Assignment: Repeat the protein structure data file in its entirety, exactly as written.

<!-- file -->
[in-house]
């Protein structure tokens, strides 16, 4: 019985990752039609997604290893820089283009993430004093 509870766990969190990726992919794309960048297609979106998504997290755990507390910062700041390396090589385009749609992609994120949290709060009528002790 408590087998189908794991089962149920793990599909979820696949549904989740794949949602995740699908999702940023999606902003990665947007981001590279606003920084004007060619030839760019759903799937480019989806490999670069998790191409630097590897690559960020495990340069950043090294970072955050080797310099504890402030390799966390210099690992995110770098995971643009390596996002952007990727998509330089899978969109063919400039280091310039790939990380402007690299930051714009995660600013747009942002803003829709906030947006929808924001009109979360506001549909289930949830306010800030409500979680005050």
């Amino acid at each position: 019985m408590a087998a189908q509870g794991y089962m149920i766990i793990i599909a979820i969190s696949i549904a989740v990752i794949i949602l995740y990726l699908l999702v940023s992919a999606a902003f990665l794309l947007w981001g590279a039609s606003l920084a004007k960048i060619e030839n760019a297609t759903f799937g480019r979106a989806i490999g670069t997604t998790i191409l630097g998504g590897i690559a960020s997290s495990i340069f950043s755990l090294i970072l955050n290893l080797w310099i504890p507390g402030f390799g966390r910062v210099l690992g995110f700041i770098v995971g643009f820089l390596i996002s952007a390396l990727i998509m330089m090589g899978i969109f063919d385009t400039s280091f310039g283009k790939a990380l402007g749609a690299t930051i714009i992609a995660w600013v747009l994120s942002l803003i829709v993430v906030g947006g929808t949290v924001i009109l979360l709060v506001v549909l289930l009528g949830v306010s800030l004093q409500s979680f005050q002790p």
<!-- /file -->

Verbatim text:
[in-house]
């Protein structure tokens, strides 16, 4: 019985990752039609997604290893820089283009993430004093 509870766990969190990726992919794309960048297609979106998504997290755990507390910062700041390396090589385009749609992609994120949290709060009528002790 408590087998189908794991089962149920793990599909979820696949549904989740794949949602995740699908999702940023999606902003990665947007981001590279606003920084004007060619030839760019759903799937480019989806490999670069998790191409630097590897690559960020495990340069950043090294970072955050080797310099504890402030390799966390210099690992995110770098995971643009390596996002952007990727998509330089899978969109063919400039280091310039790939990380402007690299930051714009995660600013747009942002803003829709906030947006929808924001009109979360506001549909289930949830306010800030409500979680005050």
């Amino acid at each position: 019985m408590a087998a189908q509870g794991y089962m149920i766990i793990i599909a979820i969190s696949i549904a989740v990752i794949i949602l995740y990726l699908l999702v940023s992919a999606a902003f990665l794309l947007w981001g590279a039609s606003l920084a004007k960048i060619e030839n760019a297609t759903f799937g480019r979106a989806i490999g670069t997604t998790i191409l630097g998504g590897i690559a960020s997290s495990i340069f950043s755990l090294i970072l955050n290893l080797w310099i504890p507390g402030f390799g966390r910062v210099l690992g995110f700041i770098v995971g643009f820089l390596i996002s952007a390396l990727i998509m330089m090589g899978i969109f063919d385009t400039s280091f310039g283009k790939a990380l402007g749609a690299t930051i714009i992609a995660w600013v747009l994120s942002l803003i829709v993430v906030g947006g929808t949290v924001i009109l979360l709060v506001v549909l289930l009528g949830v306010s800030l004093q409500s979680f005050q002790p």